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Threats to Christian Freedom: License, Part 2

January 29, 2012 Pastor: John Fonville Series: Galatians

Scripture: Galatians 5:13–5:24

Threats To Christian Freedom: License

Part 2


Text: Galatians 5:13-24




I. Paul Defines the Nature of Christian Freedom. vv. 13-15


A. Christian freedom isn’t a license to indulge in the flesh. v. 13a

B. Christian freedom fulfills the Law rather than dismisses it. vv. 13b-14

C. Christian freedom doesn’t destroy but rather builds the church. v. 15




II. Paul Describes the Conflict of Christian Freedom. vv. 16-18


A. The command, v. 16a

B. The promise, v. 16b

C. The conflict, v. 17


“What is wrong with me? Why am I kept from doing the things I want to do?”


  D. The power, v. 18


“…let them not be discouraged, because they are unable to satisfy the demands of the law. Let them listen to the consolatory declaration of the apostle, which is also found in other parts of his writings (Rom. Vi. 14) ye are not under the law. Hence it follows, that the performance of their duties is not rejected on account of their personal defects, but is accepted in the sight of God, as if it had been in every respect perfect and complete” (John Calvin, Galatians, p. 164).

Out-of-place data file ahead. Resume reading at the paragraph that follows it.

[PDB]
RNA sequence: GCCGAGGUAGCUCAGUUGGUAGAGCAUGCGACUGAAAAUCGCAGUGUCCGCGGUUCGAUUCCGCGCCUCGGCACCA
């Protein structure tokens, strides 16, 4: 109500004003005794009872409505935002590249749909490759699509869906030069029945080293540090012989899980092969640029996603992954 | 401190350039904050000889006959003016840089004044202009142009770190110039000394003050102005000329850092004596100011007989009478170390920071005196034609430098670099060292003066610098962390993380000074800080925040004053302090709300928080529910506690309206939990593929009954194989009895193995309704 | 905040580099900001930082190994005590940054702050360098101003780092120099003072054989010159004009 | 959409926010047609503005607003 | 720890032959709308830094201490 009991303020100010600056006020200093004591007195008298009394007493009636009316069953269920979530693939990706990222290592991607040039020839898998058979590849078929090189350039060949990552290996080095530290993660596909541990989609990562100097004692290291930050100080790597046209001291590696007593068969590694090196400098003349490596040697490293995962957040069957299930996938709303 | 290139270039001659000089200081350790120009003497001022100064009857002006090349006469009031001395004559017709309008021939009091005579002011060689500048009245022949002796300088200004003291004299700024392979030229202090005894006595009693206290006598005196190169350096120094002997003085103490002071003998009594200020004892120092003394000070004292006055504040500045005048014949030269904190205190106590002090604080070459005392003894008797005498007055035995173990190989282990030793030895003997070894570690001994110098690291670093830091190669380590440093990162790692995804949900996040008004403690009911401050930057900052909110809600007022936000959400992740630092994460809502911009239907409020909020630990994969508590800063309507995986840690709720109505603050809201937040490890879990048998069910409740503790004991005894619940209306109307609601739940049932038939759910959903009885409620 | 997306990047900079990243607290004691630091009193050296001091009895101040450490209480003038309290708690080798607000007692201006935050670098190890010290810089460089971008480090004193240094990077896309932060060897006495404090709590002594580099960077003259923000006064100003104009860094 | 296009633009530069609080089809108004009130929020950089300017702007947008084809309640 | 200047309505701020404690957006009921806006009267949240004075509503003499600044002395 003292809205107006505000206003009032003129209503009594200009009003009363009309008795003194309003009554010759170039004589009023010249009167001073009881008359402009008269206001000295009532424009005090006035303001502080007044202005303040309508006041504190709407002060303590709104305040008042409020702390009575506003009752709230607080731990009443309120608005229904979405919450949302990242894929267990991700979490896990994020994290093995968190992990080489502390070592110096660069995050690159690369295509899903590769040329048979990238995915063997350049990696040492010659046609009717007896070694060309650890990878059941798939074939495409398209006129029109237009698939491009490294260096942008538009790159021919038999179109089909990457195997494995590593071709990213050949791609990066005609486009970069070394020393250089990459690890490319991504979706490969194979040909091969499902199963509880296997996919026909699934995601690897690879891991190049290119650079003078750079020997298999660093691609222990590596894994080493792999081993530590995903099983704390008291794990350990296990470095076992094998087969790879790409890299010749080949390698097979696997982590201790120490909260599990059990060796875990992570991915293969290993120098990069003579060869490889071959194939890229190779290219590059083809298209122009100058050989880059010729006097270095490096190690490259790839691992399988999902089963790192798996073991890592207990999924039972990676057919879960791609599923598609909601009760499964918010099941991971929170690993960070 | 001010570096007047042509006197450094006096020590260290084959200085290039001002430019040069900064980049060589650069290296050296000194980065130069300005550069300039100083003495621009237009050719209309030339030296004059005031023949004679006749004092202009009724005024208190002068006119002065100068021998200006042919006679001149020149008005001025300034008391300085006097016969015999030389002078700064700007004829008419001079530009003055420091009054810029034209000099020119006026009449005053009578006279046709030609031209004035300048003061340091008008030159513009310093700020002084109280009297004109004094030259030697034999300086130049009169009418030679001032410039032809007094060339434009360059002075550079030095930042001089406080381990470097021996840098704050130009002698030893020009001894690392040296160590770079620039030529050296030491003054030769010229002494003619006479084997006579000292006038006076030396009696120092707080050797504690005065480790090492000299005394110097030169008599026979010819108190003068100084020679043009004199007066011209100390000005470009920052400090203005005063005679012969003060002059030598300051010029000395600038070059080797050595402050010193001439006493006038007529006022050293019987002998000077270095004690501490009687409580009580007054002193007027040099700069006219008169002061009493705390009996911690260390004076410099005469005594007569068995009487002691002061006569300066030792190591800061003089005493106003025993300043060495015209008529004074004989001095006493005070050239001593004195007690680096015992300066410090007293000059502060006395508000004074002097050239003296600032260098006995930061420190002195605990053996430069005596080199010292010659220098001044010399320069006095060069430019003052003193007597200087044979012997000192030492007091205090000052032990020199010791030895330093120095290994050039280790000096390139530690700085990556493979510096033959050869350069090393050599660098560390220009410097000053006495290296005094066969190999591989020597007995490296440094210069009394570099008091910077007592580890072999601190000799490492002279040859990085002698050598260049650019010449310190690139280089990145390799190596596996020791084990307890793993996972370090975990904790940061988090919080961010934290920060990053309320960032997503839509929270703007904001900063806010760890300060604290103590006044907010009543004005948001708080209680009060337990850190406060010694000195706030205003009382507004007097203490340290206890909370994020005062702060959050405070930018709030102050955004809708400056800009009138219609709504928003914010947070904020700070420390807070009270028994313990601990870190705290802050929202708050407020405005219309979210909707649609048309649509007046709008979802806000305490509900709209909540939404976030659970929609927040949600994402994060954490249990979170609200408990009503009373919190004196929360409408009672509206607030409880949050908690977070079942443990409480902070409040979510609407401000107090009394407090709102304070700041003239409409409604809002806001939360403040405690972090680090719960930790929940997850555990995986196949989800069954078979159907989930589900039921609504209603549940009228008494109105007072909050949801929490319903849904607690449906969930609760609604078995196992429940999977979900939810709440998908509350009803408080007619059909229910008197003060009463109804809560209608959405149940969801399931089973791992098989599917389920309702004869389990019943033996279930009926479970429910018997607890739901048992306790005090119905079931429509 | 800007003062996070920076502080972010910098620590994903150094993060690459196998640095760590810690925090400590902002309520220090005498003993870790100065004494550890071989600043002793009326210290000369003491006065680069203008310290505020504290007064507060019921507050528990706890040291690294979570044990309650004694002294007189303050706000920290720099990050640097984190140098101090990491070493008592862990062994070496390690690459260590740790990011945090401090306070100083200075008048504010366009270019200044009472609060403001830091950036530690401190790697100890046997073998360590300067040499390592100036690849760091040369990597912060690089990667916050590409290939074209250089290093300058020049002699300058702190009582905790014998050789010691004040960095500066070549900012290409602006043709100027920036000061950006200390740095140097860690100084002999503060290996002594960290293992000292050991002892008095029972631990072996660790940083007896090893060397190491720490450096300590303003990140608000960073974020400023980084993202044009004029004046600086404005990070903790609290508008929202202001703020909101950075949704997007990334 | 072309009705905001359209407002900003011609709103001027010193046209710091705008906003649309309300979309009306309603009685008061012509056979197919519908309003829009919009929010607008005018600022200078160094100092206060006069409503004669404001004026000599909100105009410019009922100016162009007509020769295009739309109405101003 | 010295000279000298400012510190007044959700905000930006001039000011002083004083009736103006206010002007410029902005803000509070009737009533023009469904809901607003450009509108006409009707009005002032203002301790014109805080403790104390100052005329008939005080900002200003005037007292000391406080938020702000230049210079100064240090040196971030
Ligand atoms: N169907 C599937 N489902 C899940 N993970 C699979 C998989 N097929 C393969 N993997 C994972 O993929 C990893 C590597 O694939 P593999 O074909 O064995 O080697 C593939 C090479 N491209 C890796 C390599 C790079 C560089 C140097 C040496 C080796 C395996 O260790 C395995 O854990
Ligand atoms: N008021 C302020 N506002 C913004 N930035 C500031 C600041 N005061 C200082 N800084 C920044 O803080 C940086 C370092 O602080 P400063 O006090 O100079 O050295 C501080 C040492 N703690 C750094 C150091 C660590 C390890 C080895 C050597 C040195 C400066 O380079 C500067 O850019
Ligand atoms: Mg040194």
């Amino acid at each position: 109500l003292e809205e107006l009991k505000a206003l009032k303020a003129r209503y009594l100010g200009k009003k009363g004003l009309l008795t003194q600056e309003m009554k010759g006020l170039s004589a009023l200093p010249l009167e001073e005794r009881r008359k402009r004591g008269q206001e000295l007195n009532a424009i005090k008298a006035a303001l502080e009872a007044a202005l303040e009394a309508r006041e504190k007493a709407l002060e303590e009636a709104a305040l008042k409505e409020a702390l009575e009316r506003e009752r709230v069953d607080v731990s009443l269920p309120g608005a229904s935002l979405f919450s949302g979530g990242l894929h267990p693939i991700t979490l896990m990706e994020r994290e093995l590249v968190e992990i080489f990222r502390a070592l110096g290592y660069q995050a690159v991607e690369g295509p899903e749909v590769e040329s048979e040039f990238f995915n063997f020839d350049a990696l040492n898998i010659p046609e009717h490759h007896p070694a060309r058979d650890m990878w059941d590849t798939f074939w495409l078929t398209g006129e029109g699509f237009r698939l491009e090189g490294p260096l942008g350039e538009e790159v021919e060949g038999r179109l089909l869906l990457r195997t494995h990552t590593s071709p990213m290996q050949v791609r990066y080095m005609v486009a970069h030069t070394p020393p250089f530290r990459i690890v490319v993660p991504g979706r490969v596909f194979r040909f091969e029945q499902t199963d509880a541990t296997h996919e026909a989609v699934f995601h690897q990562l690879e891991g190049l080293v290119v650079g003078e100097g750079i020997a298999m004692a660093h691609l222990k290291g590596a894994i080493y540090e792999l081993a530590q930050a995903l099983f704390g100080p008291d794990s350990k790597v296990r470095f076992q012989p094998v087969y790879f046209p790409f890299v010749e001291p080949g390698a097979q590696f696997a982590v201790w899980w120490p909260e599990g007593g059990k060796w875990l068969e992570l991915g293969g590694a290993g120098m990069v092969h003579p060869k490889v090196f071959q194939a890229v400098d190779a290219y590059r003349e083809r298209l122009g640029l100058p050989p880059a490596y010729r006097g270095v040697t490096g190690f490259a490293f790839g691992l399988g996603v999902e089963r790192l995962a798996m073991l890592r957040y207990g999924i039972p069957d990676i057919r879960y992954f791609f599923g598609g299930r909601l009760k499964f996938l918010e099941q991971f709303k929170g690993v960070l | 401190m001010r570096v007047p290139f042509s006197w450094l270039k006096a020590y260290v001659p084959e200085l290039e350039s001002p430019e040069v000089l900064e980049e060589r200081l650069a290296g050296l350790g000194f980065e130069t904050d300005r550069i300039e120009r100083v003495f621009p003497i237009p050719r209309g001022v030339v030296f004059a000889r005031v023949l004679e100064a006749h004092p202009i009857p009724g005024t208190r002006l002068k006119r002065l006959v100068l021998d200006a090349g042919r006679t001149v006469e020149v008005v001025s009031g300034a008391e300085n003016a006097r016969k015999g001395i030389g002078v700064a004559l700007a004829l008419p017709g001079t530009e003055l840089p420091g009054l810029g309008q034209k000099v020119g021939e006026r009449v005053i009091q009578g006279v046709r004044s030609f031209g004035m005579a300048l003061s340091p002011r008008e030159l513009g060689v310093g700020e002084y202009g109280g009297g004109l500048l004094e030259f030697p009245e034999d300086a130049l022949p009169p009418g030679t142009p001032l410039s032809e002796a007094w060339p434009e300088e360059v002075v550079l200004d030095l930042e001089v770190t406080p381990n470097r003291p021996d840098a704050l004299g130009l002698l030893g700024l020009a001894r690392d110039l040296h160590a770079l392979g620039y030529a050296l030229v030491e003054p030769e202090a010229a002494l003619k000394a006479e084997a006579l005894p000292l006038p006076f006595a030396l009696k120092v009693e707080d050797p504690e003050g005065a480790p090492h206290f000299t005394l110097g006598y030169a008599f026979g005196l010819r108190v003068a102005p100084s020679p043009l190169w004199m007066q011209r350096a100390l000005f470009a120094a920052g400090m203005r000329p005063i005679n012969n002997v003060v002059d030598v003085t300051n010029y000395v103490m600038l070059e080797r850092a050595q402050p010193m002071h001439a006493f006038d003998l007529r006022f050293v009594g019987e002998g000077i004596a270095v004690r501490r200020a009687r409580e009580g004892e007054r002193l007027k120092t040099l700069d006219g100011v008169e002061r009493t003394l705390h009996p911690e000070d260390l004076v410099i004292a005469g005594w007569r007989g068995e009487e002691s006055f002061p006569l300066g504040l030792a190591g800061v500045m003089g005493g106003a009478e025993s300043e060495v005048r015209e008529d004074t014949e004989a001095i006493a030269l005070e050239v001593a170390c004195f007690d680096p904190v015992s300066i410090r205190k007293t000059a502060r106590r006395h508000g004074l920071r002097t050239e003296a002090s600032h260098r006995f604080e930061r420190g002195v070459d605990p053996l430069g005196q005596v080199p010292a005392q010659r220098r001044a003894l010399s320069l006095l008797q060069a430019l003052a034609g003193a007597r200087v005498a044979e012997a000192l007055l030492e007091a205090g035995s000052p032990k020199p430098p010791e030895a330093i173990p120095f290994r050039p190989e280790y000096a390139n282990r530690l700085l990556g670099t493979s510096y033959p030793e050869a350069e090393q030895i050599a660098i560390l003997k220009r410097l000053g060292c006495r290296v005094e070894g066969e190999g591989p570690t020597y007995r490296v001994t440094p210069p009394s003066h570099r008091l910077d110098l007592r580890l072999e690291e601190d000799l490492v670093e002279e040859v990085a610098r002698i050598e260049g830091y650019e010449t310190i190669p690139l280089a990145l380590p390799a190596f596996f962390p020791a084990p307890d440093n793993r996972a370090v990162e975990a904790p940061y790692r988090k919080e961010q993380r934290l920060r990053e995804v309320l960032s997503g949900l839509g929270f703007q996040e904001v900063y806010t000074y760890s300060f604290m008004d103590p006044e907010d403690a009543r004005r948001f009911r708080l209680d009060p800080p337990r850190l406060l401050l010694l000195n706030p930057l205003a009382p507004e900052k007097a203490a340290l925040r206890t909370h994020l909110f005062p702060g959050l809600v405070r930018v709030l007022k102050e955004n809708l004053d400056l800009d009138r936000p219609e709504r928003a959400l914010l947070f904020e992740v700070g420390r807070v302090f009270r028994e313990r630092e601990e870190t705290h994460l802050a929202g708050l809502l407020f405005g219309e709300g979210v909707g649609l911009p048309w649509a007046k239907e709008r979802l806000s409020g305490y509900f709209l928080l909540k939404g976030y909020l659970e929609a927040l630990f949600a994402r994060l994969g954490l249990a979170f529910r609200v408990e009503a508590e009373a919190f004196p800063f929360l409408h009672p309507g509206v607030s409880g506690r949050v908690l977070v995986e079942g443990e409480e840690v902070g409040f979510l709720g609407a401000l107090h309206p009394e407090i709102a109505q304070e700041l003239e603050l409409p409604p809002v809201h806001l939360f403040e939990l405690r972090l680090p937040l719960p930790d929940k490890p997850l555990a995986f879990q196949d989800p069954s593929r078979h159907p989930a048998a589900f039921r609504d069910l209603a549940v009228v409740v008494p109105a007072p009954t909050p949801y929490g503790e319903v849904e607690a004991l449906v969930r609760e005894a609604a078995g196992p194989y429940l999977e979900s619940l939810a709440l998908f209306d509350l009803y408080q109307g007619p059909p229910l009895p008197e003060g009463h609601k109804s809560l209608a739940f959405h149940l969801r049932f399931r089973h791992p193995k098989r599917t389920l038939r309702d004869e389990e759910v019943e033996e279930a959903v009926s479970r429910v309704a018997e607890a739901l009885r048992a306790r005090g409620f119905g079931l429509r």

“The if ye are led does not imply that believers are passive; it is at the same time a matter of letting themselves be led (cf. v. 16). The thing does not happen without regard to their will” (Herman Ridderbos, Galatians, p. 204).


“Passivity, which quietists think liberates the Spirit, actually resists and quenches him. Souls that cultivate passivity do not thrive, but waste away. The Christian’s motto should not be “Let go and let God” but “Trust God and get going” (J.I. Packer, Keep in Step with the Spirit, p. 157)!


“The life of holiness is supernatural, not only because of the Spirit’s secret work in our hearts, but also because help from Christ is constantly known in it. In this sense it is a life of constant, conscious, expectant faith. The Spirit stirs us to look to Christ for the moral strength we need—gentleness, compassion, willingness to share and forgive; patience, tenacity, consistency; courage, fair-mindedness, forbearance, the capacity to keep sweet, and so forth. And as, having prayed and praying still, we seek to practice these virtues, we find that we are enabled to do so” (J.I. Packer, Keep in Step with the Spirit, p. 168).




1. The conflict between the flesh and Spirit is the normal Christian life.


2. To be Spirit-directed you must be self-consciously gospel-centered.


 “The holiest Christians are not those most concerned about holiness as such, but those who minds and hearts and goals and purposes and love and hope are most fully focused on our Lord Jesus Christ” (J.I. Packer, Keep in Step with the Spirit, p. 165).


© John Fonville

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